Gus: The media has taken an increasing interest in high-profile disputes over this time. It used to be back in the day that Court reporters would attend court and you would read about developments in the morning papers. That is still the case, but the news cycle has changed dramatically – and reporting of the Courtroom has evolved along with it. We have immediate and sometimes live updates via rolling news, broadcast and social media. Litigation PR professionals have to juggle all of these balls to keep a constant finger on the pulse of how proceedings are playing out with the public and adapt their strategies accordingly.
Liam: Definitely. Across the board, the active, “listening” part of monitoring corporate reputation has had to be become much more agile to meet the ways in which technology has transformed how we communicate. This is only heightened during a high-profile dispute, particularly from a defendant perspective -when the feedback loop kicks into overdrive, particularly if the case taps into an emotive issue within wider civil society.
Gus: The litigation landscape has evolved massively too. Back in 2011, we commissioned research into the litigation funding which, at the time, was just arriving onto the scene. Now litigation funding is firmly established as an important fixture of the dispute resolution landscape. Funded cases, as well as their funders, are of interest to news desks – and regularly monitored, and scrutinised, by reporters.
Liam: Litigation funders have clearly played a big role in expanding the litigation market, particularly in the number of participants and stakeholders. Two of the biggest group actions in the last year, Lloyd v Google and the Post Office case, have received financial backing from third-party funders. When making investment decision, funders increasingly look not just at the legal case or prospect of success, but also the reputational impact too.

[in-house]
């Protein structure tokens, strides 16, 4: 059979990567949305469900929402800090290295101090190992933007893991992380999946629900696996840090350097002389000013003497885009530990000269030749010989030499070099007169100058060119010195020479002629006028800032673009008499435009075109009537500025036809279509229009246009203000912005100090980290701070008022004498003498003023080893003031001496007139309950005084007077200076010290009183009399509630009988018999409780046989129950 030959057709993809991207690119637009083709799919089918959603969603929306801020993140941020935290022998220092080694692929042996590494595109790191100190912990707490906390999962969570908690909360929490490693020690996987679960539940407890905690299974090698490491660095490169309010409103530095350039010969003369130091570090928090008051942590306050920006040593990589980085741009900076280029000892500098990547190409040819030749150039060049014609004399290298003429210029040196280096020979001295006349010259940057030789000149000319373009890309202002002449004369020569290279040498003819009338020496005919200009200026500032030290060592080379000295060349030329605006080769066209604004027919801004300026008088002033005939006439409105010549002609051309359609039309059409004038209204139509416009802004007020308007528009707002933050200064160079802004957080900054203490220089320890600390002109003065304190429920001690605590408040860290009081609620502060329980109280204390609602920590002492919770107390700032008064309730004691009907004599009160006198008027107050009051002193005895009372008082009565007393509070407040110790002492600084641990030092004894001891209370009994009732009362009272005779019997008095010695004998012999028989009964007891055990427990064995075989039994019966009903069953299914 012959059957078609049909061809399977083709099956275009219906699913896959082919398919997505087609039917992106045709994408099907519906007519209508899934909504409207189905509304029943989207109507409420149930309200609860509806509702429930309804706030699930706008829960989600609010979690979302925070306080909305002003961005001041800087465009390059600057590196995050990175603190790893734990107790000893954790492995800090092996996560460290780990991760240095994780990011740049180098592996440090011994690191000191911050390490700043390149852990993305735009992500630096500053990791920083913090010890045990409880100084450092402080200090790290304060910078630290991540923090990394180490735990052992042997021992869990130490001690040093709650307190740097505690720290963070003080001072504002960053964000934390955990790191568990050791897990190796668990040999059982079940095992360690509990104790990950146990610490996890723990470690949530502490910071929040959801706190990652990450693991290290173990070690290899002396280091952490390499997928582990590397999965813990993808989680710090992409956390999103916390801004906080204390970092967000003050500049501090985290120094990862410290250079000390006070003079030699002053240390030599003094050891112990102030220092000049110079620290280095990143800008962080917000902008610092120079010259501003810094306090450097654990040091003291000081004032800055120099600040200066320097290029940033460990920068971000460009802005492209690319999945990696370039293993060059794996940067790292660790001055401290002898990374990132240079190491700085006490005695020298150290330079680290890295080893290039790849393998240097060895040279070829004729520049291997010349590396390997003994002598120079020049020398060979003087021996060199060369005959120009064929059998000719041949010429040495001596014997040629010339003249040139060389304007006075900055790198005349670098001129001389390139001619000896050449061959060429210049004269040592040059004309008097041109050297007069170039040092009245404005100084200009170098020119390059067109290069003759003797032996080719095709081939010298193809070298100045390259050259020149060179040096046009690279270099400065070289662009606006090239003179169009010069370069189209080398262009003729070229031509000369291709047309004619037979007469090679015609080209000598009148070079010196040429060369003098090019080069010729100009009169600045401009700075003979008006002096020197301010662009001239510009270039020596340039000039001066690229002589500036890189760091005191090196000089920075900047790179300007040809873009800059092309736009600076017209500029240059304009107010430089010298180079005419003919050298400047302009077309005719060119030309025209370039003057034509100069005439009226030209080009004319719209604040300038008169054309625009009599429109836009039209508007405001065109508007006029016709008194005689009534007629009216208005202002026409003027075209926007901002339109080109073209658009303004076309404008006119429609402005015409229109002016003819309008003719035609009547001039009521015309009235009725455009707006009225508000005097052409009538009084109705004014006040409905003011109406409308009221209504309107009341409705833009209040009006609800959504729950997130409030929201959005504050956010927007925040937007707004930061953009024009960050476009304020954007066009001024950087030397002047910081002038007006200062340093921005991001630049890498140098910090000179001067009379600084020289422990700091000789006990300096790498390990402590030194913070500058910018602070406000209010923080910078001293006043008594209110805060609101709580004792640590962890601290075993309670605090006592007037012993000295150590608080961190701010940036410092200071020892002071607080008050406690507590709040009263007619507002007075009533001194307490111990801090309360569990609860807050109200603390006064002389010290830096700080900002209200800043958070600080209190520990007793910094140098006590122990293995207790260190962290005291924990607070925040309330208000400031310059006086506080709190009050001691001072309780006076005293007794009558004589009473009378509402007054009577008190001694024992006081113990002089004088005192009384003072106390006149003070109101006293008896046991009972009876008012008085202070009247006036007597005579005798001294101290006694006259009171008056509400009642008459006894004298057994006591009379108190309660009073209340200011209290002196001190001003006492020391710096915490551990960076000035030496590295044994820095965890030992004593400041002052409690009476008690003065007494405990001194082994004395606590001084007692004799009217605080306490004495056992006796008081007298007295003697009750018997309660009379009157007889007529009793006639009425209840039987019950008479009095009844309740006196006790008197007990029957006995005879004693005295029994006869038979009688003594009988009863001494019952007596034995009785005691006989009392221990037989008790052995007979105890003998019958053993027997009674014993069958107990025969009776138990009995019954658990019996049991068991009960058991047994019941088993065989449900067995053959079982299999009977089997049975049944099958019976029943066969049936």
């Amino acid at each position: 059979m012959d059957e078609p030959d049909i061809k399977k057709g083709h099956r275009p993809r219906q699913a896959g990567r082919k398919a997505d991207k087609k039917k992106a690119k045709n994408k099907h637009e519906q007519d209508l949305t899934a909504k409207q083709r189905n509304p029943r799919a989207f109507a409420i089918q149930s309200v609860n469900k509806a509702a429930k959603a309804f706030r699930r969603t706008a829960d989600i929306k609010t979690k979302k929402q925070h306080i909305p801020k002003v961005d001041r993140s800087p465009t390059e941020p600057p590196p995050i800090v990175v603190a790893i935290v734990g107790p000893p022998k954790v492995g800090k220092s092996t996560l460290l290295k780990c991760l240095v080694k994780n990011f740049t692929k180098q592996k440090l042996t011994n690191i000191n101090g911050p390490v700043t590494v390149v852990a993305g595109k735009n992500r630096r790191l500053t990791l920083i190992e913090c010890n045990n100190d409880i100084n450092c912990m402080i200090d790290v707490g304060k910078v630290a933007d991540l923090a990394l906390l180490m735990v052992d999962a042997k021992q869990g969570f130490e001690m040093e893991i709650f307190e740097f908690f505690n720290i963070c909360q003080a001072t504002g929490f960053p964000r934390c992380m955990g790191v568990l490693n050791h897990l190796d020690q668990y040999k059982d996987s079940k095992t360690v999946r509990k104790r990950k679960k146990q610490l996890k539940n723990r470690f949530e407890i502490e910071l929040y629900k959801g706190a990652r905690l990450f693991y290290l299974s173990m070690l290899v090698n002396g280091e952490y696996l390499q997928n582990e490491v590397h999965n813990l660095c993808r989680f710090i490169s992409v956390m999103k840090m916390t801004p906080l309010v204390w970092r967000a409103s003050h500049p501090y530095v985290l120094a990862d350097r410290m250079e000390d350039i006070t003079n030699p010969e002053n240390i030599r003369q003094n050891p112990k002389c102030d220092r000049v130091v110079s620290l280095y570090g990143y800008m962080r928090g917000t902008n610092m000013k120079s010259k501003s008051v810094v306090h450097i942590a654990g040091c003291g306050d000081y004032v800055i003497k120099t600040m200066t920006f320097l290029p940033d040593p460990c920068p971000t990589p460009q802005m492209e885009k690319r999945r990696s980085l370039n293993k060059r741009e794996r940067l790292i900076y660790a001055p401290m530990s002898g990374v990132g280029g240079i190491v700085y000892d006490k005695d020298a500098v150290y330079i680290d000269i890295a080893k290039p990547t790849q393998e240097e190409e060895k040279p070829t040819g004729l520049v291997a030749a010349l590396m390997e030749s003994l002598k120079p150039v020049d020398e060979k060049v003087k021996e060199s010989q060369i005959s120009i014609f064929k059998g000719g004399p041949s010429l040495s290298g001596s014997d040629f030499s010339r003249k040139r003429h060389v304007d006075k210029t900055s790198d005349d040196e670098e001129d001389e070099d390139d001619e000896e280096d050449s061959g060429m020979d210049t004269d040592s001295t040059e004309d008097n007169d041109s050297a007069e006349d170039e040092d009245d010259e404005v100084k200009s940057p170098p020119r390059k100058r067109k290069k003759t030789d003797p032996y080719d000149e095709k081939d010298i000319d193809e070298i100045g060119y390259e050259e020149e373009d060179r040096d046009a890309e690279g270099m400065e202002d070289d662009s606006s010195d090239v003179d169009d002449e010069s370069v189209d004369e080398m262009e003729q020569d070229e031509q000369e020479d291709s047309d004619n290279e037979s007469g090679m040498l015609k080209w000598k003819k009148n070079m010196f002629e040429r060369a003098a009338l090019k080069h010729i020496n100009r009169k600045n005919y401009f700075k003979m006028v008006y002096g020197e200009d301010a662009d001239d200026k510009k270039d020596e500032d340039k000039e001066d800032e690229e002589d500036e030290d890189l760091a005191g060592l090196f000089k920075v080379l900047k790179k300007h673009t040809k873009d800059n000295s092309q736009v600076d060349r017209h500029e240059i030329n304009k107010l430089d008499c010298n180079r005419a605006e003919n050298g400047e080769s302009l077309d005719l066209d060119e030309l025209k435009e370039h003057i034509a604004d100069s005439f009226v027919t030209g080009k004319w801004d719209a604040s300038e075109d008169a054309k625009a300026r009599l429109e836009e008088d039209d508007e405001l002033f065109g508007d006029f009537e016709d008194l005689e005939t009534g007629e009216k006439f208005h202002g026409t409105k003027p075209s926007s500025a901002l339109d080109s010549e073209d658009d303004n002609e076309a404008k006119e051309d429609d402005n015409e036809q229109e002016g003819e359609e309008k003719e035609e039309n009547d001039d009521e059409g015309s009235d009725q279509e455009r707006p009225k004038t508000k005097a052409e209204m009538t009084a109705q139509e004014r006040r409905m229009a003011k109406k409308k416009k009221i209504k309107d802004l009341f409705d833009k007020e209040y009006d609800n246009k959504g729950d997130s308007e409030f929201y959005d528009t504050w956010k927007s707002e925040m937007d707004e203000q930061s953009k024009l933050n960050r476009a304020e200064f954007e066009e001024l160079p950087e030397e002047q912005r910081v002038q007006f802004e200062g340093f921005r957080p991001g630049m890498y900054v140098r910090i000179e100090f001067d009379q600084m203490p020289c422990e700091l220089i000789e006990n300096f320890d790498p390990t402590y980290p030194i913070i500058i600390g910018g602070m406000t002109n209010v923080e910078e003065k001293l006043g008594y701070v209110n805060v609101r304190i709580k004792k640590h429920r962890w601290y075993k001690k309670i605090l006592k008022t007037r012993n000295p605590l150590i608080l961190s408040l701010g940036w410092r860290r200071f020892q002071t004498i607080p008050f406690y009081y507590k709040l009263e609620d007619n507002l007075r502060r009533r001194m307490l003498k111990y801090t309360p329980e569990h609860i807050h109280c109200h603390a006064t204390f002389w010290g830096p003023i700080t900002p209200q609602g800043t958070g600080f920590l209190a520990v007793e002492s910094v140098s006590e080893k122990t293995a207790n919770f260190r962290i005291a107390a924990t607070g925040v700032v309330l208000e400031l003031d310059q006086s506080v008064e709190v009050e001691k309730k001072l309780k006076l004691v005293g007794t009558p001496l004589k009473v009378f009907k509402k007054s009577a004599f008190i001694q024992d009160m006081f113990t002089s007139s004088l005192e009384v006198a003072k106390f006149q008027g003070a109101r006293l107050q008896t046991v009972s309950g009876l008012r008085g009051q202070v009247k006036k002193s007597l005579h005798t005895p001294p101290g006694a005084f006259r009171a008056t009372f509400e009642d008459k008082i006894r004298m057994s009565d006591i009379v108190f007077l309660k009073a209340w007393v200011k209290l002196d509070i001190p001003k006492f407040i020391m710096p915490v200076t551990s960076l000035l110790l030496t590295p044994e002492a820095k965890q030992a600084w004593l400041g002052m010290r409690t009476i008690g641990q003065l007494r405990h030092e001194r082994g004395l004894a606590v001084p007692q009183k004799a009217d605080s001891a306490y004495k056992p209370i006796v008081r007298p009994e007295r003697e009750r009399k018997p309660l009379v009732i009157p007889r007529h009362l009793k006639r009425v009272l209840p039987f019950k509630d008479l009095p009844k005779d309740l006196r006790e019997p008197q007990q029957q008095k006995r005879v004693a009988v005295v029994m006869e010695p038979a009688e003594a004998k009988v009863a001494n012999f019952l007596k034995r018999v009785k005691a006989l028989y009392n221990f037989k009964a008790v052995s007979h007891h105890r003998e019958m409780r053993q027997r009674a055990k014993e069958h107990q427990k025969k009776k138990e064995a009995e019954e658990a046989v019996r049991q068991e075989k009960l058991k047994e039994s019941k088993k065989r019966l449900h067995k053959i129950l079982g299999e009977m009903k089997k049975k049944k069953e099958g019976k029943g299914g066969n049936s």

Gus: The rise of class actions, and ‘book building‘, is without one of the most significant recent developments. In the UK, consumer redress legislation has also had a big impact on the role and importance of litigation PR. “Opt-in” cases require a class to be built, and PR clearly has an obvious role here. In “opt-out” cases, you have to communicate with a class that may not even know it has a valid claim – as well as keep them updated at each and every stage. Again, PR and communications, utilising technology, is absolutely fundamental.
Liam: From a defendant perspective too, there are some really important strategic considerations at the outset – and underpin the importance of seeking advice from litigation PR advisors at the earliest possible stage. Even victory in the Courtroom can have lasting implications if wider perceptions are not addressed with the appropriate care and sensitivity. Win the battle, lose the war…
Gus: Companies and individuals involved in litigation are having to become much more attuned to the need to manage their reputations before, during and after a dispute. It involves a much larger group of stakeholders, too, not just the media. I think we have reached a watershed moment in the dispute resolution community, where there is now a much greater appreciation of the need for litigation PR and recognition of the role that it plays.